Being Grateful—Even When Your Family’s Driving You Bananas

The holiday season can come with added stress and difficulty, which makes it a great time to practice gratitude
By Aaron Jarden, University of Melbourne

The holiday season can be a stressful time of year. You will blow your budget, your relatives will annoy you, and you’ll receive gifts that go straight to charity.

Meanwhile, your friends post pictures on social media of their idyllic vacations, yearly accomplishments, and super happy toddlers and cats. You may feel extra stress from not accomplishing all the goals you set at the start of the year. You feel this stress in the face of other people’s overt jolliness.

So how can the science of gratitude help you enjoy the ups and downs of the festive season?

Remind Me Again, What Is Gratitude?

Gratitude, in short, is a strong feeling of appreciation toward someone who’s helped you. You can also feel gratitude when you make a habit of noticing and appreciating the positives in life. This might be feeling grateful for a cooling breeze on a hot day, the skills you’ve learned in the kitchen, or circumstances that have led to a good life.

Over the past 20 years or so, there has been quite a bit of research on gratitude.

Some of our own research shows that older people are more grateful than younger people, and shows it’s possible to become more grateful with practice.

How Can Gratitude Help Me?

Practicing gratitude can have many positive impacts, including an increased sense of well-being and life satisfaction, positive emotional functioning such as more pleasurable emotions and thoughts that life is going well, increased optimism, a sense of connectedness, improved relationships, and more and better quality sleep.

So all in all, researchers really get quite excited about all the positive things gratitude is related to.

There is also research indicating that gratitude can help increase resilience and help us cope with everyday life stress, as well as with more major adversities.

Gratitude can help with our mental health, like a depressed mood or post-traumatic stress disorder, and can help us cope with loss after trauma.

How Can I Use Gratitude?

So if you want a buffer against those annoying relatives and blown budgets, and to be more resilient to life’s stressors, develop a greater sense of gratitude.

Among the many ways researchers have tested, you can:

  • Write a thank you note for a gift or behavior you’ve appreciated. It doesn’t have to be a handwritten letter. You can express gratitude via text, email, or social media.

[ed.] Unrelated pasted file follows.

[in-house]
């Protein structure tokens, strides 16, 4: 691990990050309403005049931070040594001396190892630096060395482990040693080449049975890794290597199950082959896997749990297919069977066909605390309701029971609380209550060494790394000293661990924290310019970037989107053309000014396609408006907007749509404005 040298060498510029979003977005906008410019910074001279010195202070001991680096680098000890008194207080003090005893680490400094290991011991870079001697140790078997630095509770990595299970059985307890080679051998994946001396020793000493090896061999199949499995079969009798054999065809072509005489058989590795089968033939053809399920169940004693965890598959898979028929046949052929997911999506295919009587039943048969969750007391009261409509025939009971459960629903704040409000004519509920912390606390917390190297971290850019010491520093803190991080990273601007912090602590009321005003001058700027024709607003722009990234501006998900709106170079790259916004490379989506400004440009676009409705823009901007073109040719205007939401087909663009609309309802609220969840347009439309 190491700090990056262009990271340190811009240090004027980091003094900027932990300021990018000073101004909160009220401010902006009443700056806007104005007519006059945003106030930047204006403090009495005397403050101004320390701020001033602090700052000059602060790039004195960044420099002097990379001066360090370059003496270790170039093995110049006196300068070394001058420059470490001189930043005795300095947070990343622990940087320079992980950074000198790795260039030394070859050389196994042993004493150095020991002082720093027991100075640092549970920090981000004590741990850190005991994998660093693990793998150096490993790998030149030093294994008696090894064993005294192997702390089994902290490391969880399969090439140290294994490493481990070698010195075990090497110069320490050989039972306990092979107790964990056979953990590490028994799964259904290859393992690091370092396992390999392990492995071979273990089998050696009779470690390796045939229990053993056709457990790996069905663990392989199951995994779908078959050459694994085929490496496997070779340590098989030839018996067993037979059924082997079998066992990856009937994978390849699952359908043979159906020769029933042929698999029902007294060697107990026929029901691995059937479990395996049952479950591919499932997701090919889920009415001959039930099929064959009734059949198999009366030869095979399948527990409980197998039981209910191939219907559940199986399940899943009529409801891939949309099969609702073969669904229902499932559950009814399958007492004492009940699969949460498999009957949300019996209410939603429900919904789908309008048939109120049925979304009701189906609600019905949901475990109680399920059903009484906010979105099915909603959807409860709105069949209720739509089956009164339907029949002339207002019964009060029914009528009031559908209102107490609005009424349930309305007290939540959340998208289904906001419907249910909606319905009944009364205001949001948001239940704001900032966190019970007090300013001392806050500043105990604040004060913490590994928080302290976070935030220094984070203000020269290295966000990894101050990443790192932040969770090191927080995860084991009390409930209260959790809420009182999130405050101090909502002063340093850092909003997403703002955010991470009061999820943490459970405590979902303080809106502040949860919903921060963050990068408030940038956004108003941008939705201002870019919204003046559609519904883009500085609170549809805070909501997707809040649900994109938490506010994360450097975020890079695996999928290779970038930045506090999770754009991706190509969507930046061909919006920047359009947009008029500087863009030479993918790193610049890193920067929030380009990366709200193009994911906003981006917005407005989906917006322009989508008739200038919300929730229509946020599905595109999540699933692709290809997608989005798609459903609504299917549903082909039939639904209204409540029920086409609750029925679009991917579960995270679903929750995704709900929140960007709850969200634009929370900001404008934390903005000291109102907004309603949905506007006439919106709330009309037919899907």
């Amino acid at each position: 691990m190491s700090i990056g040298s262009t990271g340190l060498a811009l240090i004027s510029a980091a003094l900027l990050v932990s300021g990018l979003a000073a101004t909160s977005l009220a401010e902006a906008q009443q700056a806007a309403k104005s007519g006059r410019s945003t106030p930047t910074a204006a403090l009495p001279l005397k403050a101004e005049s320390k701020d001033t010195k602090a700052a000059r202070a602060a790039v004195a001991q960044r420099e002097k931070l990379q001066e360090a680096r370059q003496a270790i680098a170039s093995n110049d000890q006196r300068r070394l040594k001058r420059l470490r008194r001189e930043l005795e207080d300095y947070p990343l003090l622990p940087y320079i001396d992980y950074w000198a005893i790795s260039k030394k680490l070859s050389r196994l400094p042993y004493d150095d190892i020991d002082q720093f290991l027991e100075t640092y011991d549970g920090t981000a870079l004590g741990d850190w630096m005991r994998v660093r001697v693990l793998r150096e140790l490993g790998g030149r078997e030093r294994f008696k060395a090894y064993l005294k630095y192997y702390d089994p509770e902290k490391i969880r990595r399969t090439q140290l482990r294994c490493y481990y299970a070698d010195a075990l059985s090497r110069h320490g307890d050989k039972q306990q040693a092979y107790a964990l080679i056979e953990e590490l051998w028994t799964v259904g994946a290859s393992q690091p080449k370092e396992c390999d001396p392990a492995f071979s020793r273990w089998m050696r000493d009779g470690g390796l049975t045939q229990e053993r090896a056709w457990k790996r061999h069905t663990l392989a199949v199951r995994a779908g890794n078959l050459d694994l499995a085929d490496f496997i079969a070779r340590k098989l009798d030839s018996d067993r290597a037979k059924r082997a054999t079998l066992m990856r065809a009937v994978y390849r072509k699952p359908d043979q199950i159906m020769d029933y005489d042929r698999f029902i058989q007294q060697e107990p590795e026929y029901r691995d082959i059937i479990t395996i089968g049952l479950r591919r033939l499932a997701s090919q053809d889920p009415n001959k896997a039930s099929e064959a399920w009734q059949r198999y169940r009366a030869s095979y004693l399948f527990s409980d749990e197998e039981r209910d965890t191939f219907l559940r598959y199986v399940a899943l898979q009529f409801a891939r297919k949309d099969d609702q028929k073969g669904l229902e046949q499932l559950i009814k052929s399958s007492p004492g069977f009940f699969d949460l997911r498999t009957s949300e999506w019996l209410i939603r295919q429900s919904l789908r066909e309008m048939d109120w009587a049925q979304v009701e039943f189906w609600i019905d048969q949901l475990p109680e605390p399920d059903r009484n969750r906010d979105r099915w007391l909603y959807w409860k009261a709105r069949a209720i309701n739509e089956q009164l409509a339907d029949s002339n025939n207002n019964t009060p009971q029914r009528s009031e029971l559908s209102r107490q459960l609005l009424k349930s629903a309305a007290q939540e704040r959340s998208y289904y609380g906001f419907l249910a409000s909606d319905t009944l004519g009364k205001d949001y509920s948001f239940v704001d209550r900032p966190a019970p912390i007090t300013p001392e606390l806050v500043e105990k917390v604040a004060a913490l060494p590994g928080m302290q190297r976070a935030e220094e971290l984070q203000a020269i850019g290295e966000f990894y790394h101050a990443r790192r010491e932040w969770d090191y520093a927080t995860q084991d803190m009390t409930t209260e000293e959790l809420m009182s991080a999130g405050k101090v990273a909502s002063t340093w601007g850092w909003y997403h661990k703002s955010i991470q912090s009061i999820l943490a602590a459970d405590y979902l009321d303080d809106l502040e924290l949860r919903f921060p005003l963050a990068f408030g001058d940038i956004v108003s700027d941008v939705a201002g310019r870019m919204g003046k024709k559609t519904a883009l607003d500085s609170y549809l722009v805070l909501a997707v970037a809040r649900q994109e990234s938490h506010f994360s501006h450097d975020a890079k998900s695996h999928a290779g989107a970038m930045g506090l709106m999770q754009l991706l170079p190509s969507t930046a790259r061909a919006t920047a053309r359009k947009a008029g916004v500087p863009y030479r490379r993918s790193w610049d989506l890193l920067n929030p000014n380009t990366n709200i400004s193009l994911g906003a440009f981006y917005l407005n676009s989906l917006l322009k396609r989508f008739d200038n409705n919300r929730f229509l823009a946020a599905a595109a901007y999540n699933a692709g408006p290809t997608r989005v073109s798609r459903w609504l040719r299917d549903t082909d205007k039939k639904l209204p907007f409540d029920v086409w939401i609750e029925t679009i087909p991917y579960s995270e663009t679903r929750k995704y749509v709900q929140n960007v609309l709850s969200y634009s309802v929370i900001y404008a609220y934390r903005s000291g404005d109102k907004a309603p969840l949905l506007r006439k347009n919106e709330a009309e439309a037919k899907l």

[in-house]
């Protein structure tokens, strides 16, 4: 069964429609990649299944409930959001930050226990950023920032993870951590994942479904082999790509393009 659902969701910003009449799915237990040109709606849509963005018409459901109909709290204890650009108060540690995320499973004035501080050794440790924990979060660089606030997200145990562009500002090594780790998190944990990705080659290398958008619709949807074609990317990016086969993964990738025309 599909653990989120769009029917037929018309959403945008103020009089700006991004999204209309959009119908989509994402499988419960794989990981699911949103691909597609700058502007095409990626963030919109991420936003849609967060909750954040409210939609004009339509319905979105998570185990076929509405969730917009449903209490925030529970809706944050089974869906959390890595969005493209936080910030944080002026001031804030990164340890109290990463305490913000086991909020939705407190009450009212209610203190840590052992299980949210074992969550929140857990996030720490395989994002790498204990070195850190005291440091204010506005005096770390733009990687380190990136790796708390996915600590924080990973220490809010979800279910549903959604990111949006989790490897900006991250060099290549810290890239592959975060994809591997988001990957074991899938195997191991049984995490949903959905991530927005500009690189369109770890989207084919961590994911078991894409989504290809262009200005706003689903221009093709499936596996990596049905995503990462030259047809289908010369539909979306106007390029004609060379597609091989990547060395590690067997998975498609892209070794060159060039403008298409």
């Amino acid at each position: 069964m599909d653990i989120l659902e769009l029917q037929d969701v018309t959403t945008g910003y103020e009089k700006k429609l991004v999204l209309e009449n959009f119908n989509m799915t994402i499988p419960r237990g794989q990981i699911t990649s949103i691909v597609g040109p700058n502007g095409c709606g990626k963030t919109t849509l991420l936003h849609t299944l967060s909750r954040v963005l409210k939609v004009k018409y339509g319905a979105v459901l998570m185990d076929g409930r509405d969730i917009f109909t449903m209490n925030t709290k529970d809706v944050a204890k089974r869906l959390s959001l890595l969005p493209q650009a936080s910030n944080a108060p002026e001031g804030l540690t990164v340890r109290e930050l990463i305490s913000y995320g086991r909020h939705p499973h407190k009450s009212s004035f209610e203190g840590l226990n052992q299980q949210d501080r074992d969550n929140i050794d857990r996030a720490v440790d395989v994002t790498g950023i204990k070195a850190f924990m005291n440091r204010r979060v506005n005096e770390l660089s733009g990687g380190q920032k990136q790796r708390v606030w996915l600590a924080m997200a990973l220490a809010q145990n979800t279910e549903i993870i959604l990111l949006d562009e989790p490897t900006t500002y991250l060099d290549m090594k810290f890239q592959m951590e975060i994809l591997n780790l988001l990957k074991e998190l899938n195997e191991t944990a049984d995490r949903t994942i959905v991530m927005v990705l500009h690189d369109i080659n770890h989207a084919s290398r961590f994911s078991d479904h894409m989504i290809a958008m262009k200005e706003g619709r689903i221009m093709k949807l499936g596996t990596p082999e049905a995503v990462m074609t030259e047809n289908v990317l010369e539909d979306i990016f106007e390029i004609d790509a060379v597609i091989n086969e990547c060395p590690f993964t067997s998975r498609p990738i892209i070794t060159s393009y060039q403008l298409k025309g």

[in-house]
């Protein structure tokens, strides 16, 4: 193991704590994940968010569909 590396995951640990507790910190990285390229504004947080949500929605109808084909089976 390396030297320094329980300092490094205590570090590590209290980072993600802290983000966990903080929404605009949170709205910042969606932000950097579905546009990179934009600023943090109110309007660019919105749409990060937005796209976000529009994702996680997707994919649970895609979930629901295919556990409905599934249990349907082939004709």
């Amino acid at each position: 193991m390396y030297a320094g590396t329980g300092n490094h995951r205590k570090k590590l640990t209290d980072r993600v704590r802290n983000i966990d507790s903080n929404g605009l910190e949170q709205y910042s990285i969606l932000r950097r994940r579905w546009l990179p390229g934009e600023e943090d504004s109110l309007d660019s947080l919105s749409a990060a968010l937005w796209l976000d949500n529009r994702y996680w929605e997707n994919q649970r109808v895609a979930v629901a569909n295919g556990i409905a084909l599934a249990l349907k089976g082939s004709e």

• Visit someone and thank them in person.
  • Keep a daily journal of things you feel grateful for. Write down three things at the end of the day as well as your role in bringing about the three things.
  • Spend time contemplating being grateful for certain activities, such as having a family or friends to spend Christmas with, or opening presents with children. In other words, thinking about being grateful is also helpful, not just the act of being grateful.

Hang On a Minute. Surely It’s Not That Simple

However, there are also a few tricks, twists, and turns to be aware of:

  • Consider cultural nuances: Someone’s culture can influence how they perceive and react to gratitude. For example, in East Asian and Indian cultures, receiving gratitude can be accompanied by feelings of indebtedness or guilt. This can put pressure on people to reciprocate. This can also be true, but not to the same extent, in Western cultures.
  • Gratitude is not for everything: Gratitude is not the panacea to all stresses of life; it helps, but it doesn’t cure. It should also not be used to distract from real issues and problems, especially in interpersonal relationships.
  • Think about when you use it: Be purposeful and strategic about expressing gratitude, and don’t overdose on it. Start with the people who help you the most and are the most meaningful to you.
  • Don’t forget yourself: Show gratitude toward yourself as well as others, such as being grateful for some of your strengths and capabilities.

If You Can’t Be Grateful …

With all the best will in the world, it can be difficult to be grateful for the same present from Aunt Betty three years in a row. In this case, our only advice is to grin and bear it rather than to pretend to be grateful. You will feel better and so will she.

 is an associate professor at the Centre for Positive Psychology at Melbourne Graduate School of Education at The University of Melbourne in Australia. This article was first published on The Conversation.

RECOMMENDED